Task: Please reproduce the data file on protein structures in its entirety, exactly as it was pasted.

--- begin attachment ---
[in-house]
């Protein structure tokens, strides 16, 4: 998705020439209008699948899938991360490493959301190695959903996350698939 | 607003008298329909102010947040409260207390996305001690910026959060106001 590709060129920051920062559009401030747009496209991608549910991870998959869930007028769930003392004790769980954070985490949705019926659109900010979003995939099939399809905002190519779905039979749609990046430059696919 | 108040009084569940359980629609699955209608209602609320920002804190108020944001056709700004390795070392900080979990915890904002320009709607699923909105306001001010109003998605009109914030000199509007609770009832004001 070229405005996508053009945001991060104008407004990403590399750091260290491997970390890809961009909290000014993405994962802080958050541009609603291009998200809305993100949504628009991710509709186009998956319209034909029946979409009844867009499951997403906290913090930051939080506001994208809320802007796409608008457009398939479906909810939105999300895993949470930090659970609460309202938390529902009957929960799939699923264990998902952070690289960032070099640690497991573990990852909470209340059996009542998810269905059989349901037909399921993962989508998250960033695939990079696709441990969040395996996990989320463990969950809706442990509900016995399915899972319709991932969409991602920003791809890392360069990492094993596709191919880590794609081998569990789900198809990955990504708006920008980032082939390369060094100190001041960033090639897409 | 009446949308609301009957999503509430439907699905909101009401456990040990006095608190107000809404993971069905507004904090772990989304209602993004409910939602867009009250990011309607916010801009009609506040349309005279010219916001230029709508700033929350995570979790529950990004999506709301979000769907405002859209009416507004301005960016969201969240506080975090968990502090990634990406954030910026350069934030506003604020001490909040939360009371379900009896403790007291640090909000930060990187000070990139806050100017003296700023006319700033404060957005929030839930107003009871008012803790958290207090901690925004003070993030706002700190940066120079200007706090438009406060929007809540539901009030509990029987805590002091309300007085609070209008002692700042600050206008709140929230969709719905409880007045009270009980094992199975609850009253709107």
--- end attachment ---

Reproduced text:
[in-house]
């Protein structure tokens, strides 16, 4: 998705020439209008699948899938991360490493959301190695959903996350698939 | 607003008298329909102010947040409260207390996305001690910026959060106001 590709060129920051920062559009401030747009496209991608549910991870998959869930007028769930003392004790769980954070985490949705019926659109900010979003995939099939399809905002190519779905039979749609990046430059696919 | 108040009084569940359980629609699955209608209602609320920002804190108020944001056709700004390795070392900080979990915890904002320009709607699923909105306001001010109003998605009109914030000199509007609770009832004001 070229405005996508053009945001991060104008407004990403590399750091260290491997970390890809961009909290000014993405994962802080958050541009609603291009998200809305993100949504628009991710509709186009998956319209034909029946979409009844867009499951997403906290913090930051939080506001994208809320802007796409608008457009398939479906909810939105999300895993949470930090659970609460309202938390529902009957929960799939699923264990998902952070690289960032070099640690497991573990990852909470209340059996009542998810269905059989349901037909399921993962989508998250960033695939990079696709441990969040395996996990989320463990969950809706442990509900016995399915899972319709991932969409991602920003791809890392360069990492094993596709191919880590794609081998569990789900198809990955990504708006920008980032082939390369060094100190001041960033090639897409 | 009446949308609301009957999503509430439907699905909101009401456990040990006095608190107000809404993971069905507004904090772990989304209602993004409910939602867009009250990011309607916010801009009609506040349309005279010219916001230029709508700033929350995570979790529950990004999506709301979000769907405002859209009416507004301005960016969201969240506080975090968990502090990634990406954030910026350069934030506003604020001490909040939360009371379900009896403790007291640090909000930060990187000070990139806050100017003296700023006319700033404060957005929030839930107003009871008012803790958290207090901690925004003070993030706002700190940066120079200007706090438009406060929007809540539901009030509990029987805590002091309300007085609070209008002692700042600050206008709140929230969709719905409880007045009270009980094992199975609850009253709107």